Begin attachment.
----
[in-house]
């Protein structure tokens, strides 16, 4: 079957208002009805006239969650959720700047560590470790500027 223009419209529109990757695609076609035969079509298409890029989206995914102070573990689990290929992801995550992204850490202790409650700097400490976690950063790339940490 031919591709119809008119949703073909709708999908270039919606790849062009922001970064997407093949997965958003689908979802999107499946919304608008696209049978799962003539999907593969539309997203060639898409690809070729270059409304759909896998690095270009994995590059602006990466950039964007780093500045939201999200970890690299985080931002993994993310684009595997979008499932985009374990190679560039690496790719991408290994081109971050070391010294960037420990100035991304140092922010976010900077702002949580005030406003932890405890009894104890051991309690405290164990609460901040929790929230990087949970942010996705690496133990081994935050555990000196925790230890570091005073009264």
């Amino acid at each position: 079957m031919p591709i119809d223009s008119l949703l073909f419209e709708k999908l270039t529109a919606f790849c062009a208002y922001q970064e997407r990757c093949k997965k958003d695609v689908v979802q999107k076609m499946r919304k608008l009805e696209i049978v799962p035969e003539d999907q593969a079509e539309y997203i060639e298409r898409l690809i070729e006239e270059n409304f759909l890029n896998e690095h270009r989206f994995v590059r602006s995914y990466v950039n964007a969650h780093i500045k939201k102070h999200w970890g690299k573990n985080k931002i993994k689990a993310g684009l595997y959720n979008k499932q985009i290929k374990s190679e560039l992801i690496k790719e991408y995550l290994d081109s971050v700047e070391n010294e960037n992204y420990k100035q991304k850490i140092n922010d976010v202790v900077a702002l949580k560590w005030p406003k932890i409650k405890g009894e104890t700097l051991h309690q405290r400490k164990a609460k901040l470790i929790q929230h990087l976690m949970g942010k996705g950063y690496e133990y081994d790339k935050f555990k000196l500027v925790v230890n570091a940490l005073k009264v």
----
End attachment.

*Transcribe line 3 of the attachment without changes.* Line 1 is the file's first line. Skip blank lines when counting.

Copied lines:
């Amino acid at each position: 079957m031919p591709i119809d223009s008119l949703l073909f419209e709708k999908l270039t529109a919606f790849c062009a208002y922001q970064e997407r990757c093949k997965k958003d695609v689908v979802q999107k076609m499946r919304k608008l009805e696209i049978v799962p035969e003539d999907q593969a079509e539309y997203i060639e298409r898409l690809i070729e006239e270059n409304f759909l890029n896998e690095h270009r989206f994995v590059r602006s995914y990466v950039n964007a969650h780093i500045k939201k102070h999200w970890g690299k573990n985080k931002i993994k689990a993310g684009l595997y959720n979008k499932q985009i290929k374990s190679e560039l992801i690496k790719e991408y995550l290994d081109s971050v700047e070391n010294e960037n992204y420990k100035q991304k850490i140092n922010d976010v202790v900077a702002l949580k560590w005030p406003k932890i409650k405890g009894e104890t700097l051991h309690q405290r400490k164990a609460k901040l470790i929790q929230h990087l976690m949970g942010k996705g950063y690496e133990y081994d790339k935050f555990k000196l500027v925790v230890n570091a940490l005073k009264v």